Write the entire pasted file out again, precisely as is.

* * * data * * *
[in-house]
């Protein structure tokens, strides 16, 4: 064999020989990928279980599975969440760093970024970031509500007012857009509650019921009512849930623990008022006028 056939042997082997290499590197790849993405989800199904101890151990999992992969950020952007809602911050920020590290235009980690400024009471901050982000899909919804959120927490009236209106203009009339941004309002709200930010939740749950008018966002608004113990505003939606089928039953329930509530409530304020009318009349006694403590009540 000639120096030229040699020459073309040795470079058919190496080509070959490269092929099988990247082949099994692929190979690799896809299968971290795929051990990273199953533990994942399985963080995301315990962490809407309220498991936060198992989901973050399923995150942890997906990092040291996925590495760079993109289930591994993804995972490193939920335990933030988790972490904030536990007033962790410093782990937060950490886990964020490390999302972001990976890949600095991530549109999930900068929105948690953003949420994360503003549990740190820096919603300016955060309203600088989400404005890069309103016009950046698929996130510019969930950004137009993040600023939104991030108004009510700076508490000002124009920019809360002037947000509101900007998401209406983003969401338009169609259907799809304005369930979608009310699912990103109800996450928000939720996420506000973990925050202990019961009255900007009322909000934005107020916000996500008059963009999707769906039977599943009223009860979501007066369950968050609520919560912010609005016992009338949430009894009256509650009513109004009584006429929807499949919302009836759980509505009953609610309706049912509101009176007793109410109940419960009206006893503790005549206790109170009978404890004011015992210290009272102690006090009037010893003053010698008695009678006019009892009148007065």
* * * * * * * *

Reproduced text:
[in-house]
């Protein structure tokens, strides 16, 4: 064999020989990928279980599975969440760093970024970031509500007012857009509650019921009512849930623990008022006028 056939042997082997290499590197790849993405989800199904101890151990999992992969950020952007809602911050920020590290235009980690400024009471901050982000899909919804959120927490009236209106203009009339941004309002709200930010939740749950008018966002608004113990505003939606089928039953329930509530409530304020009318009349006694403590009540 000639120096030229040699020459073309040795470079058919190496080509070959490269092929099988990247082949099994692929190979690799896809299968971290795929051990990273199953533990994942399985963080995301315990962490809407309220498991936060198992989901973050399923995150942890997906990092040291996925590495760079993109289930591994993804995972490193939920335990933030988790972490904030536990007033962790410093782990937060950490886990964020490390999302972001990976890949600095991530549109999930900068929105948690953003949420994360503003549990740190820096919603300016955060309203600088989400404005890069309103016009950046698929996130510019969930950004137009993040600023939104991030108004009510700076508490000002124009920019809360002037947000509101900007998401209406983003969401338009169609259907799809304005369930979608009310699912990103109800996450928000939720996420506000973990925050202990019961009255900007009322909000934005107020916000996500008059963009999707769906039977599943009223009860979501007066369950968050609520919560912010609005016992009338949430009894009256509650009513109004009584006429929807499949919302009836759980509505009953609610309706049912509101009176007793109410109940419960009206006893503790005549206790109170009978404890004011015992210290009272102690006090009037010893003053010698008695009678006019009892009148007065």